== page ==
Mitchell also believes there’s a gap between the seed funding that entrepreneurs can find early on and the investment available when the business is at a much larger scale. “In addition, R&D tax credits and Patent Box regimes are very valuable for helping businesses ramp up development and we need to see this continue – rather than being reined in, as appears to be the case.”
While US hedge funds are much more willing to take a gamble on developing tech companies and have more appetite to make capital contributions in innovative ways, the UK tends to have more conservative investors, Mitchell believes. “Although due diligence is not to be set aside, as it’s important for identifying risks, UK investors’ conservatism does mean we miss out on some potential opportunities.”
Ekaterina Almasque, General Partner at early-stage VC investment firm OpenOcean, believes if the UK government wishes to turn Britain into a new Silicon Valley, the industry needs grassroots support. “Deep-tech firms in fields like quantum technology, for example, have timelines measured in decades – and rely on targeted incentives and funding from government to ensure they continue to make progress.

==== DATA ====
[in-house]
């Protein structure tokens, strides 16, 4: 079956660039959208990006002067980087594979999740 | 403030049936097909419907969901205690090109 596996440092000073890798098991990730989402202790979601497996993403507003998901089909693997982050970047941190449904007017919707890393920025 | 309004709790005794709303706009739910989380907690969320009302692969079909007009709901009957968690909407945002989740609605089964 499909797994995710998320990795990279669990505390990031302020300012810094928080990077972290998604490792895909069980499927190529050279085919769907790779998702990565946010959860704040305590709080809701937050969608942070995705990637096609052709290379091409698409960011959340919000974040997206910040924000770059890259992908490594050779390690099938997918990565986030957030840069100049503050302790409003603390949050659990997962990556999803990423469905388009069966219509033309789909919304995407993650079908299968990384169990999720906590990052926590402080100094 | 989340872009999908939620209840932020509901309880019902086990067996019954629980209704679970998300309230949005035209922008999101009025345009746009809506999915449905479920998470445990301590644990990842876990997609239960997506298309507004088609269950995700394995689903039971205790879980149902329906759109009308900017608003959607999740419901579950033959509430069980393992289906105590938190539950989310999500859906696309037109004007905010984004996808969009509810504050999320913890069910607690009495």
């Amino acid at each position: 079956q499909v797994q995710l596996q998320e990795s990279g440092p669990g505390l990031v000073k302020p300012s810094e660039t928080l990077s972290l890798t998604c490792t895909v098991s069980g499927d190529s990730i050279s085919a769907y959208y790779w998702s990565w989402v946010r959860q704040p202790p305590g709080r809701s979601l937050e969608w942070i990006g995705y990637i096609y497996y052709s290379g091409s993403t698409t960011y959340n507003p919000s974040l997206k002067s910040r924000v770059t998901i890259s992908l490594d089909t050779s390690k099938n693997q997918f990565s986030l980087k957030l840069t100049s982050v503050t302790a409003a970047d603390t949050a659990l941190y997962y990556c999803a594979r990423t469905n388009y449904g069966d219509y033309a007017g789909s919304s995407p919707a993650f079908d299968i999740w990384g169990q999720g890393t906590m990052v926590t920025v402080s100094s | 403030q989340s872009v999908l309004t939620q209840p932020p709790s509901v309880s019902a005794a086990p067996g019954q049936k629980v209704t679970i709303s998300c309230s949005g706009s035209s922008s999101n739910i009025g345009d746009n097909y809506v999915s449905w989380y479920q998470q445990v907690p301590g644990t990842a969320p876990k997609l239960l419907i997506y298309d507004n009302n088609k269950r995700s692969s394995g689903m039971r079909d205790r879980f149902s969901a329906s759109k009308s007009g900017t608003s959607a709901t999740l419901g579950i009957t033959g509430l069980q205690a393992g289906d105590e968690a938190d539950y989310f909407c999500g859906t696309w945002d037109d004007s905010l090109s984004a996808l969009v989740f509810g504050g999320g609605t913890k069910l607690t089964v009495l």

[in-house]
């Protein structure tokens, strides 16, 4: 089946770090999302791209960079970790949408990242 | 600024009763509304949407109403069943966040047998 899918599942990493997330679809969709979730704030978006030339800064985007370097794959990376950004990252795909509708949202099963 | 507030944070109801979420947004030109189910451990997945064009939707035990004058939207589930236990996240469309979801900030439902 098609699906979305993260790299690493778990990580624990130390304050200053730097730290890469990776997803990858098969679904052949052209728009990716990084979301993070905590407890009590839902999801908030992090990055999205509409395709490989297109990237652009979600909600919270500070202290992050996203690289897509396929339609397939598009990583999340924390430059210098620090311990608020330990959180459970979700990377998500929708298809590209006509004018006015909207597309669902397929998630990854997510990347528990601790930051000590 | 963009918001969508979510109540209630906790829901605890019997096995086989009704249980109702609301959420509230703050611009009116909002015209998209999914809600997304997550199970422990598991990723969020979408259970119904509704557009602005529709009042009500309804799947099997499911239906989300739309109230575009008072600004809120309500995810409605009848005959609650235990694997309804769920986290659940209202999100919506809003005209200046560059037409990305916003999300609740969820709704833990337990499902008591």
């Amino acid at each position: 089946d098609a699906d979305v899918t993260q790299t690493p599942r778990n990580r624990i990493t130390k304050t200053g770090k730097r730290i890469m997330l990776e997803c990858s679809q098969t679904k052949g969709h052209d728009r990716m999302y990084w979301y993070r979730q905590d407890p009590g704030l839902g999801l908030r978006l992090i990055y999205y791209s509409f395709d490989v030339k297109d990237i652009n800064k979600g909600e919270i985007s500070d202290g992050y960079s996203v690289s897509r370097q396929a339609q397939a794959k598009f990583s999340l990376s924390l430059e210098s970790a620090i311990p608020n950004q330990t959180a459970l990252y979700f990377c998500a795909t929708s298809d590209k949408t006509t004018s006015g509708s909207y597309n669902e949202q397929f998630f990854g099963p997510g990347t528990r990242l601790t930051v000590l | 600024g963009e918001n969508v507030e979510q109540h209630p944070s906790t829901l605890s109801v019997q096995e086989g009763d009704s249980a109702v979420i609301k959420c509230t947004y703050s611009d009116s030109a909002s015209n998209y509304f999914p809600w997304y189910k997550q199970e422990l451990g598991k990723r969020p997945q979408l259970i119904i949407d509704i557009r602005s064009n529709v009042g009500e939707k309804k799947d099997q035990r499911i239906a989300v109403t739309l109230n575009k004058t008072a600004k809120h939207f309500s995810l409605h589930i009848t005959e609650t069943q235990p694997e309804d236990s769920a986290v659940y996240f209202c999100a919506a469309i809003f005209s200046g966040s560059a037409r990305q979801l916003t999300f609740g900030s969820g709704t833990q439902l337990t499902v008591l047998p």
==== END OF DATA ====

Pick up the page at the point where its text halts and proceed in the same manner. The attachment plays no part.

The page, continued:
“Many countries are making those efforts to back their tech economies. If it is to avoid falling behind its peers, the UK must do the same,” Almasque says.
“Simply branding plans with ‘Silicon’ is not sufficient. We must ensure that we put in place the correct processes to bring talented founders with innovative software concepts all the way from ideas on a whiteboard to the stock listings in Paternoster Square,” Almasque adds.
Ultimately though, the success and scalability of UK businesses is key to long-term growth and job creation, says ICAEW Head of Business Simon Gray: “While the UK is a renowned hotbed of ideas and innovation, building early-stage businesses into large, well-established brands has always been a challenge here. To do that requires not just the correct incentives and access to funding – much also depends upon establishing clusters of expertise and a culture that fosters entrepreneurship.”
The skills needed to start a business are very different to those required to develop a small enterprise into a large one, Gray warns. “That makes the creation of an ecosystem that will pool together the expertise and inspiration for scaling up critically important.”